According to our preliminary assessment, enacting the proposal would result in a net increase in federal budget deficits of about $1.0 trillion over the 2010-2019 period. When fully implemented, about 39 million individuals would obtain coverage through the new insurance exchanges. At the same time, the number of people who had coverage through an employer would decline by about 15 million (or roughly 10 percent), and coverage from other sources would fall by about 8 million, so the net decrease in the number of people uninsured would be about 16 million or 17 million.
These new figures do not represent a formal or complete cost estimate for the draft legislation, for several reasons. The estimates provided do not address the entire bill—only the major provisions related to health insurance coverage. Some details have not been estimated yet, and the draft legislation has not been fully reviewed. Also, because expanded eligibility for the Medicaid program may be added at a later date, those figures are not likely to represent the impact that more comprehensive proposals—which might include a significant expansion of Medicaid or other options for subsidizing coverage for those with income below 150 percent of the federal poverty level—would have both on the federal budget and on the extent of insurance coverage.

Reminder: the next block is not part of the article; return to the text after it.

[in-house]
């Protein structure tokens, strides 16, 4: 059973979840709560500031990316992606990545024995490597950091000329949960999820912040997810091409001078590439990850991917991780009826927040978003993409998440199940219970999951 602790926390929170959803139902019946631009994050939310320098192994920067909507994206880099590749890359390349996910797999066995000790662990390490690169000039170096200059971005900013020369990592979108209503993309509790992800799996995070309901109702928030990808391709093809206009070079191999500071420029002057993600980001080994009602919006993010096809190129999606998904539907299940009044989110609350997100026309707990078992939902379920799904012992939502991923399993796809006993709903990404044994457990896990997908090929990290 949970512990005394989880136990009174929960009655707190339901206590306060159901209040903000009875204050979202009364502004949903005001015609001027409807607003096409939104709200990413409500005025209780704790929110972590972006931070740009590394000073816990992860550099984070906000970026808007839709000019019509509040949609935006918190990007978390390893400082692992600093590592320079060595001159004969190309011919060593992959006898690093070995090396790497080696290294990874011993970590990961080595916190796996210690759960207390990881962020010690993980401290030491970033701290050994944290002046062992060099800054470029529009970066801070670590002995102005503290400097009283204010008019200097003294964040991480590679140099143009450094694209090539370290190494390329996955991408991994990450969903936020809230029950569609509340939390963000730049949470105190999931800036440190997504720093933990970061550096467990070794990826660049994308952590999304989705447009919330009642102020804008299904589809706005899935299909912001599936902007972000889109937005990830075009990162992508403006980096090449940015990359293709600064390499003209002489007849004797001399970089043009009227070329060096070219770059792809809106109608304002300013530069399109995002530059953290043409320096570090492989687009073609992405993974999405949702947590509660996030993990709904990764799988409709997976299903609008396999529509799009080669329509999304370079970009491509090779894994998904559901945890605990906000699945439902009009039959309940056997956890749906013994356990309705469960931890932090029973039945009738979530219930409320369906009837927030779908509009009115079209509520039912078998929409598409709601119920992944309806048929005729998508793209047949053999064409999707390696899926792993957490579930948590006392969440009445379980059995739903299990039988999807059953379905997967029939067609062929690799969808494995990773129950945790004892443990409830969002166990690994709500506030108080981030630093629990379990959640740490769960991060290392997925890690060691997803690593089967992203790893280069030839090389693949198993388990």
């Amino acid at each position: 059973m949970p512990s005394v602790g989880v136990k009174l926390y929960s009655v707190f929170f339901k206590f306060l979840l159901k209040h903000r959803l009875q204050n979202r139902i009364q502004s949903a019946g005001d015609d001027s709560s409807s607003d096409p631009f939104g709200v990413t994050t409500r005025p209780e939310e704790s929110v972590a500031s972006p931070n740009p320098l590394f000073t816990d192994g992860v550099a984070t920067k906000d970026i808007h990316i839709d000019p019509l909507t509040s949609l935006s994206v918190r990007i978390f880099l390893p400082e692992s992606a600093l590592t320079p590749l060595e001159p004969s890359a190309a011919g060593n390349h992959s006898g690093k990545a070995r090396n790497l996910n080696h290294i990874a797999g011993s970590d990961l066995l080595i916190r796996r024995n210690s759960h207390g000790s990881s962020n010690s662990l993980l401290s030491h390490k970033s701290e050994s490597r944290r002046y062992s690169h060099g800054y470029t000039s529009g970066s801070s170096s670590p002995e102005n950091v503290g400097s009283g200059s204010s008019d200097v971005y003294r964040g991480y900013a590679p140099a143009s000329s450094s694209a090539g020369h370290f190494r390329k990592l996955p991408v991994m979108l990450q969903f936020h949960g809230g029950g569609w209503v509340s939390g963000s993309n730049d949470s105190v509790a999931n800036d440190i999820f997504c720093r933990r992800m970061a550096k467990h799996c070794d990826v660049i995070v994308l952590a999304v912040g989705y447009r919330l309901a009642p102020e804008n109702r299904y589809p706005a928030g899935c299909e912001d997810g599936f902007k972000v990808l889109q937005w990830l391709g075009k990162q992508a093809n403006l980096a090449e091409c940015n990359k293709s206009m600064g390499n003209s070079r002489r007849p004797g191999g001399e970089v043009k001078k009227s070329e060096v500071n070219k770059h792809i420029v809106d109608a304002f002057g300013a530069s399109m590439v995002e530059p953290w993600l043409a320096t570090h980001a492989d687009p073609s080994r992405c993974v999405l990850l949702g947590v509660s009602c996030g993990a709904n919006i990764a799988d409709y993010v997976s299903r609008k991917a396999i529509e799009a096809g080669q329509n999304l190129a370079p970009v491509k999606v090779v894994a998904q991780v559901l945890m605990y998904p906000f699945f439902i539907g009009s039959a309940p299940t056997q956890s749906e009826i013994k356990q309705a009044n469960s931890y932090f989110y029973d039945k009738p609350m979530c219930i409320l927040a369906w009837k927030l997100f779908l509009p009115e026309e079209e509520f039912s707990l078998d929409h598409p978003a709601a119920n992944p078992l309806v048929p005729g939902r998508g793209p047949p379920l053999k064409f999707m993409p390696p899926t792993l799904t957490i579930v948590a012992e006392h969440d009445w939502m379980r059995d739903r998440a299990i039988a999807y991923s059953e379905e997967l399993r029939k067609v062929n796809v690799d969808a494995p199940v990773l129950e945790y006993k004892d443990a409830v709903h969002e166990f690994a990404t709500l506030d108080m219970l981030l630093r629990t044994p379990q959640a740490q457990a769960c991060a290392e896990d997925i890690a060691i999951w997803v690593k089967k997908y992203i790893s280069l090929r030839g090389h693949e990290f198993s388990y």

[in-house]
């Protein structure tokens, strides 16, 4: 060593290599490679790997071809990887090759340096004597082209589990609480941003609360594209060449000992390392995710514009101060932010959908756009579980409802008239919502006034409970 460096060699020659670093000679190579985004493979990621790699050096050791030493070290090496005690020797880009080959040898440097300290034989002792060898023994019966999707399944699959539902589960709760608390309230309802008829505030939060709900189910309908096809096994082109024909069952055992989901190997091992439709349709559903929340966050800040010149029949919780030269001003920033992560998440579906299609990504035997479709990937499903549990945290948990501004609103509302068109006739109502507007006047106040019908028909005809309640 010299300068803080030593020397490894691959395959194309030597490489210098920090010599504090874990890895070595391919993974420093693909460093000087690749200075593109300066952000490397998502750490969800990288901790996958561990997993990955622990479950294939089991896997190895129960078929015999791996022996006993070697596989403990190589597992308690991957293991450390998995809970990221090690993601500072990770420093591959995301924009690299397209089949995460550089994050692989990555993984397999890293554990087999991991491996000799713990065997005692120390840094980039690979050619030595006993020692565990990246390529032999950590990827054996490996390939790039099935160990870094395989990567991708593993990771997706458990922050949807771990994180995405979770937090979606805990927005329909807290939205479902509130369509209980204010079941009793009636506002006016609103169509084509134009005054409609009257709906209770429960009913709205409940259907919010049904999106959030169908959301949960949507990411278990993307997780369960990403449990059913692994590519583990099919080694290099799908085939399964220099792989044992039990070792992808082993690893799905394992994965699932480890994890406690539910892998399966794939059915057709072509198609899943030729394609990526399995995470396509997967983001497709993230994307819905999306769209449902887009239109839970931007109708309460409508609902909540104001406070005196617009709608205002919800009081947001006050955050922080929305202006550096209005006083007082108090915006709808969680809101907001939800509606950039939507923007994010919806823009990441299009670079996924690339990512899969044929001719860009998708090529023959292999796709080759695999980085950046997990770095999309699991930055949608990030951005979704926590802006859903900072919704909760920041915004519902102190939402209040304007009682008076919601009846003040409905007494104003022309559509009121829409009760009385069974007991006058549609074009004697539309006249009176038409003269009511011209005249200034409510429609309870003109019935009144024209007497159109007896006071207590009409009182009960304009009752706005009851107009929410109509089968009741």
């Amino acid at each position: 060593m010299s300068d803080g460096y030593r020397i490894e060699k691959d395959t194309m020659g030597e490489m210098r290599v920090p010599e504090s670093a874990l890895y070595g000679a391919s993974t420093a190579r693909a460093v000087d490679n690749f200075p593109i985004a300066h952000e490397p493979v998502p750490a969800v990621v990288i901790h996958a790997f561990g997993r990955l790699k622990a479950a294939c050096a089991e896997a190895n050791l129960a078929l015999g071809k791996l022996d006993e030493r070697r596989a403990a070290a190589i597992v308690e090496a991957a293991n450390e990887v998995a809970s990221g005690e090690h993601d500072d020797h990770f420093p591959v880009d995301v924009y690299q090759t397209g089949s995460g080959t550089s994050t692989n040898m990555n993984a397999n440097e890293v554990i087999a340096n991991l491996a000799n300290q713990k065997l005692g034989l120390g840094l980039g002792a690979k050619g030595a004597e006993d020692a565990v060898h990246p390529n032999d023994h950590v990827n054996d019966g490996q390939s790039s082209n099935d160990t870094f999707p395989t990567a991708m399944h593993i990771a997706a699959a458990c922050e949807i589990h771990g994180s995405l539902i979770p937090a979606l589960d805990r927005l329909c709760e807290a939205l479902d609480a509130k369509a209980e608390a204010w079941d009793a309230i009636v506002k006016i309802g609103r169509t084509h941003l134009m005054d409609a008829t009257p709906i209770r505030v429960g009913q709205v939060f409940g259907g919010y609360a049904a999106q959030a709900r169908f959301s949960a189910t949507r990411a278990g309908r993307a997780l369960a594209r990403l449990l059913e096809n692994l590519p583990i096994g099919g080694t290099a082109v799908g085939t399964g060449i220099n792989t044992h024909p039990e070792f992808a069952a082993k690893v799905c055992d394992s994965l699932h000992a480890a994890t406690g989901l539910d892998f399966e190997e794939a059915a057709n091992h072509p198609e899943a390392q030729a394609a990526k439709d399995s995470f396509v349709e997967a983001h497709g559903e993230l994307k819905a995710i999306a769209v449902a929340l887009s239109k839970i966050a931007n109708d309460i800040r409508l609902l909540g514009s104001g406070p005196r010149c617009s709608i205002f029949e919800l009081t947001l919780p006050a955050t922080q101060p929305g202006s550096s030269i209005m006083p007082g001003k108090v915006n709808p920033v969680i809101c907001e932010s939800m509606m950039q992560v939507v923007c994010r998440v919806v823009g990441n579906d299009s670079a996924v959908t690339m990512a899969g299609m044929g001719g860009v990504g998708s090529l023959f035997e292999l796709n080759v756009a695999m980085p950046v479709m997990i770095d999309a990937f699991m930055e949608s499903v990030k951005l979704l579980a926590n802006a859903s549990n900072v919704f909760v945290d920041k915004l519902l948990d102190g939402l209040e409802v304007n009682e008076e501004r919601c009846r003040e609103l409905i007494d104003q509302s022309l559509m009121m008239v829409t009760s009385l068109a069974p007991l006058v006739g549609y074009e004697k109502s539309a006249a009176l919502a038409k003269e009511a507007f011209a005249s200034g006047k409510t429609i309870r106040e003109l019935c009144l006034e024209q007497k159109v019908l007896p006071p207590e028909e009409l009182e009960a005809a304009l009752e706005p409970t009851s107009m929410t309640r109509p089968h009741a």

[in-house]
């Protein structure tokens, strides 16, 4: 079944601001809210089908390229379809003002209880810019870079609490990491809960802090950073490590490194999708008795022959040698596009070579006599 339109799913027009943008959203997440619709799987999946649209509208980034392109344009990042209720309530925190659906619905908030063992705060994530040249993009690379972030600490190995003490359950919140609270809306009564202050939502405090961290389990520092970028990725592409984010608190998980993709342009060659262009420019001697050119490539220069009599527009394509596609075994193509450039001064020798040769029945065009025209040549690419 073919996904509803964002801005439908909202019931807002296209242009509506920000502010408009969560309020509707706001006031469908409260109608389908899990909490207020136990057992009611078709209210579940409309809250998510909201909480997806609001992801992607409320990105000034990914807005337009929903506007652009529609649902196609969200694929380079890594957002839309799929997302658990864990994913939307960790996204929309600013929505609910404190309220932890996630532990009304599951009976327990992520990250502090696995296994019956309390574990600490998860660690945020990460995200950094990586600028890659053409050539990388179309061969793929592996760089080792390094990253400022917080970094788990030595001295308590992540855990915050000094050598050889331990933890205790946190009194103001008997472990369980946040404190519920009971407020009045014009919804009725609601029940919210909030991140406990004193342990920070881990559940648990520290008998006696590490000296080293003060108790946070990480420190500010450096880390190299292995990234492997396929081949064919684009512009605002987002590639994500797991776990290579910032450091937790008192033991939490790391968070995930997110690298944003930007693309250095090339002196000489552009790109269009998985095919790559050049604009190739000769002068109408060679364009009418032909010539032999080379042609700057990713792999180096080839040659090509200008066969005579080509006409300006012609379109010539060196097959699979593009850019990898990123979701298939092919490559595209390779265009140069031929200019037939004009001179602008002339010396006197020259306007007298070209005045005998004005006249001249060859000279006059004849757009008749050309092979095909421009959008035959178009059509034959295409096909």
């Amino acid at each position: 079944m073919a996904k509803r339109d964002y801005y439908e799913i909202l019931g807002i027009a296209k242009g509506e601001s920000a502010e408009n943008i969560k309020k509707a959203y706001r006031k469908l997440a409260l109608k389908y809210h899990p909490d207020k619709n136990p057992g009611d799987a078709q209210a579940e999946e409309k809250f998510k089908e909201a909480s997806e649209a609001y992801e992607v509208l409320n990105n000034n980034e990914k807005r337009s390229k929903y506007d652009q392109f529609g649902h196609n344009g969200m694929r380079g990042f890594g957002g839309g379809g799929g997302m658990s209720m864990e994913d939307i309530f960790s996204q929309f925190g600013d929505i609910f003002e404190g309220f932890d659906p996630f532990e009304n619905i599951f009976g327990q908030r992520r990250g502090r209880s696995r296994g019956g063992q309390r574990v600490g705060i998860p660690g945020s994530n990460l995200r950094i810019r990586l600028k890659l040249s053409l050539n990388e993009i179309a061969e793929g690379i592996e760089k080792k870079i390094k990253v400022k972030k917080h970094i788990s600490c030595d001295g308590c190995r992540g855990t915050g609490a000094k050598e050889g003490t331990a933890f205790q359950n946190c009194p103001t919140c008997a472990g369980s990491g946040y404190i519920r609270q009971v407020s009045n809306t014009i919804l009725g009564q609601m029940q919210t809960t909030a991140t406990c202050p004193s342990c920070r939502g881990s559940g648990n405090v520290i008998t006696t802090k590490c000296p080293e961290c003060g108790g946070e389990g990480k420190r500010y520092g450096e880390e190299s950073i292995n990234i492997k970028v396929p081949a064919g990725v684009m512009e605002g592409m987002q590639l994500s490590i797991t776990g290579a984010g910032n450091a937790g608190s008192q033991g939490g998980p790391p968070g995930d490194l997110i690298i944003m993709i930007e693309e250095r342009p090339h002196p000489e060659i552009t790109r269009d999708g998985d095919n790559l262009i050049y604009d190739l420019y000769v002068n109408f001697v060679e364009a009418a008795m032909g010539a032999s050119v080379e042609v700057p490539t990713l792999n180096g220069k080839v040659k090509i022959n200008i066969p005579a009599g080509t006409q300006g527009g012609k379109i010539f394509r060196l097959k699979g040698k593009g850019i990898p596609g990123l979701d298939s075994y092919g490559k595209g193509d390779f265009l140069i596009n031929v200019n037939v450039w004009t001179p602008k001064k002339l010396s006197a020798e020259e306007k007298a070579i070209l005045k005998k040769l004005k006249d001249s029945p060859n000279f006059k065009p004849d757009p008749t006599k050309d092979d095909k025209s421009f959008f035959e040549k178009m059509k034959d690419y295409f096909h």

So, the analysis runs like this. It will cost $1 trillion over the next ten years and it will only cover one third of those uninsured. It should be noted that the figure of uninsured also includes illegal immigrants. The White House is already in full damage countrol mode. The statement from the White House is that the plan analyzed by the CBO is NOT the final plan.
That's all true, however, it's very unlikely that the final plan will cost all that much less. So, we can expect that covering all those uninsured in America will cost somewhere in the neighborhood of $300 billion yearly.
That is simply something that will not happen. The public was already weary of Obama's health care reform package and that's when the public expected it to cost $100 billion yearly to insure all those that are currently uninsured. Now, the CBO has figured that number to be three times that estimate.
Furthermore, within the analysis is the prediction that about 23 million people would be removed from the private insurance rolls. This is due to the crowding out effect of the public insurance option. As such, the CBO agrees with those like me that assert that public health insurance would eventually crowd out more and more private health insurance providers until eventually it becomes the only option.
There is no doubt that this analysis is like a haymaker to a fighter that just took the eight count. If Obama's health insurance still passes then Republicans have only themselves to blame. Now, they have all the ammunition they need to make the case that this is the wrong plan at the wrong time.